The lock example previously could be rewritten with the monitor class:

private System.Object lockControl = new System.Object ();

public void LockRegion ()
    try {

        Monitor.Enter (lockControl);

        try {

            // Access to this section permitted to only one thread at a time.
            // Read or set shared state here etc. 
        } finally {
            Monitor.Exit (lockControl);
    } catch (SynchronizationLockException ex) {

Accessing Monitor directly allows greater control over what happens to a thread when requesting or being denied unique access to a lock region.


Monitor.TryEnter() returns a boolean indicating if the request for lock was successfully acquired. This can be useful to prevent the thread being paused when access is denied, such as is the case with lock and Monitor.Enter. It has an override for the maximum wait time in milliseconds before it returns false:

public void TryEnterExampple ()
    if (Monitor.TryEnter (lockControl, 100)) {
        try {
        } finally {
            Monitor.Exit (lockControl);
    } else {
        // Required logic for failure to get unique access.    

Pulse & Wait

The Monitor.Wait() method allows a thread to release unique access to a locked region of code while it is still inside. The thread will be paused and another thread will gain unique access. Once the other thread has released the lock the paused thread is free to try and gain a unique lock again.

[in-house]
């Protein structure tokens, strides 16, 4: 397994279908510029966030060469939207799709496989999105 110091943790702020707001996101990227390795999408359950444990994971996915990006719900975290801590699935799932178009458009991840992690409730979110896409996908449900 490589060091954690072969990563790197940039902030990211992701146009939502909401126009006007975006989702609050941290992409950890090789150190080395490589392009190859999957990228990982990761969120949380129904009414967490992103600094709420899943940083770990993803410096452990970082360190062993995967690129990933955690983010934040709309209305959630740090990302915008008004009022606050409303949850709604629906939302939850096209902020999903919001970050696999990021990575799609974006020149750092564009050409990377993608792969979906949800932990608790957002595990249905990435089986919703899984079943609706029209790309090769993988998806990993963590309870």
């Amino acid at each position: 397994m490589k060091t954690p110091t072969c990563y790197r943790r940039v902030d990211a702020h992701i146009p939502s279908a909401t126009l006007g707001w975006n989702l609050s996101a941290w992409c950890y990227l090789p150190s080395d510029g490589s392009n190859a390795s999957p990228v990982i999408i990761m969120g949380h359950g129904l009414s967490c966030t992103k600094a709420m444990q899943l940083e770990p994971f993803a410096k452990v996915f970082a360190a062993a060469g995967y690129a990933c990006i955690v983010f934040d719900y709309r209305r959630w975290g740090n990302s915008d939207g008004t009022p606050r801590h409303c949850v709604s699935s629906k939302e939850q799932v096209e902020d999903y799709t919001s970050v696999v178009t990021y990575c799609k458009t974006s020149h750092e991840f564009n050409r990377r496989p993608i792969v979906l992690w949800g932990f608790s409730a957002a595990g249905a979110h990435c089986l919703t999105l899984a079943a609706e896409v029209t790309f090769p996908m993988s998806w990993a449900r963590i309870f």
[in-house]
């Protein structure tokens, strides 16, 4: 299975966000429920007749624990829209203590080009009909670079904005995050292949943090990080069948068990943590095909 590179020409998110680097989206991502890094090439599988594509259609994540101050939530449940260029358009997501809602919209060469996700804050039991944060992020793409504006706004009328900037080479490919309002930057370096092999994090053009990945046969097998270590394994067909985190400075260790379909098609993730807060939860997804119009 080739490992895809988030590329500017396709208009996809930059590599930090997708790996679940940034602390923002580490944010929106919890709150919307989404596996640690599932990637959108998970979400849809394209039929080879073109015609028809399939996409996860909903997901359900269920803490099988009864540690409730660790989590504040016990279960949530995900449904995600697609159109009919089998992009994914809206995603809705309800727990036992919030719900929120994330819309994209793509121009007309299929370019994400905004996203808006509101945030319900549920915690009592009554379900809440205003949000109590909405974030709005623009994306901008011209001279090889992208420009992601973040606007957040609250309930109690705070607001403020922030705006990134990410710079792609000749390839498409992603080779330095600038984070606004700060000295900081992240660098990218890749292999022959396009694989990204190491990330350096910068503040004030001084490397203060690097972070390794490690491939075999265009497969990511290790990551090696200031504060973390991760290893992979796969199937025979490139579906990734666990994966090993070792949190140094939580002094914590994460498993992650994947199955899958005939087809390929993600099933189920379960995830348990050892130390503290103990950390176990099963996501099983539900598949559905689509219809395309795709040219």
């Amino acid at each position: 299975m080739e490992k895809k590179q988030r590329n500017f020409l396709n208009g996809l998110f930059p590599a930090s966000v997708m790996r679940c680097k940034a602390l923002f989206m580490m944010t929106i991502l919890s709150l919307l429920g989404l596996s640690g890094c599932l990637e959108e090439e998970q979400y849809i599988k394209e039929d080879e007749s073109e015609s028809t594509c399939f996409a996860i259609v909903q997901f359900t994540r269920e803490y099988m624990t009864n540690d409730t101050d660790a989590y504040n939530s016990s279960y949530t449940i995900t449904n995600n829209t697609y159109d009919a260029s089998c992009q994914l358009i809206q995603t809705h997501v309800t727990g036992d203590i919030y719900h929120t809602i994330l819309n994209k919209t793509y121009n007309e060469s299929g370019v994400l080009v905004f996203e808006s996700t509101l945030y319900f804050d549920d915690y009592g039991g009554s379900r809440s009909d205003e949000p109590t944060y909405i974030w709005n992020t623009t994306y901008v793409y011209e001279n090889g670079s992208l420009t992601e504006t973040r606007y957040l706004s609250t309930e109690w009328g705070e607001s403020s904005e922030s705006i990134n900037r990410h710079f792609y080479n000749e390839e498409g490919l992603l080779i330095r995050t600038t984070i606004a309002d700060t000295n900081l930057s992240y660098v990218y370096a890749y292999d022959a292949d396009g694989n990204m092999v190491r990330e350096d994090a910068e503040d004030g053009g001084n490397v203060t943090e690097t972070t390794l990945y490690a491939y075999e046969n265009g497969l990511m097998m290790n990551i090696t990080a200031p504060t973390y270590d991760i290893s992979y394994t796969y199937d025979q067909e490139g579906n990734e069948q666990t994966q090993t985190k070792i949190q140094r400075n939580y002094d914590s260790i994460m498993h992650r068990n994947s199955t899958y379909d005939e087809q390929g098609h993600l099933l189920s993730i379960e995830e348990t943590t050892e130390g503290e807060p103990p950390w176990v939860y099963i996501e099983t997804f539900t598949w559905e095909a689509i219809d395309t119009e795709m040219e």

Wait provides an override which can define the minimum amount of time in milliseconds it will wait before trying to get unique access once again; i.e the minimum time it will vacate the region.

Pulse and PulseAll can be called by a thread which has unique access to a locked region. It does not pause the thread but rather signals that it is about to leave the locked region.

Interlocked Class

System.Threading.Interlocked allows synchronization of threads by exposing a series of atomic operations which operate on numeric member fields.

Increment, decrement and addition operations:

Interlocked.Increment (ref aNumber);

Interlocked.Decrement (ref aNumber);

Interlocked.Add (ref aNumber, 10);

The exchange function can be used to swap two entities:

Interlocked.Exchange (ref usingResource, 1);

The exchange function can be used to provide a manual lock mechanism:

private int usingResource = 0;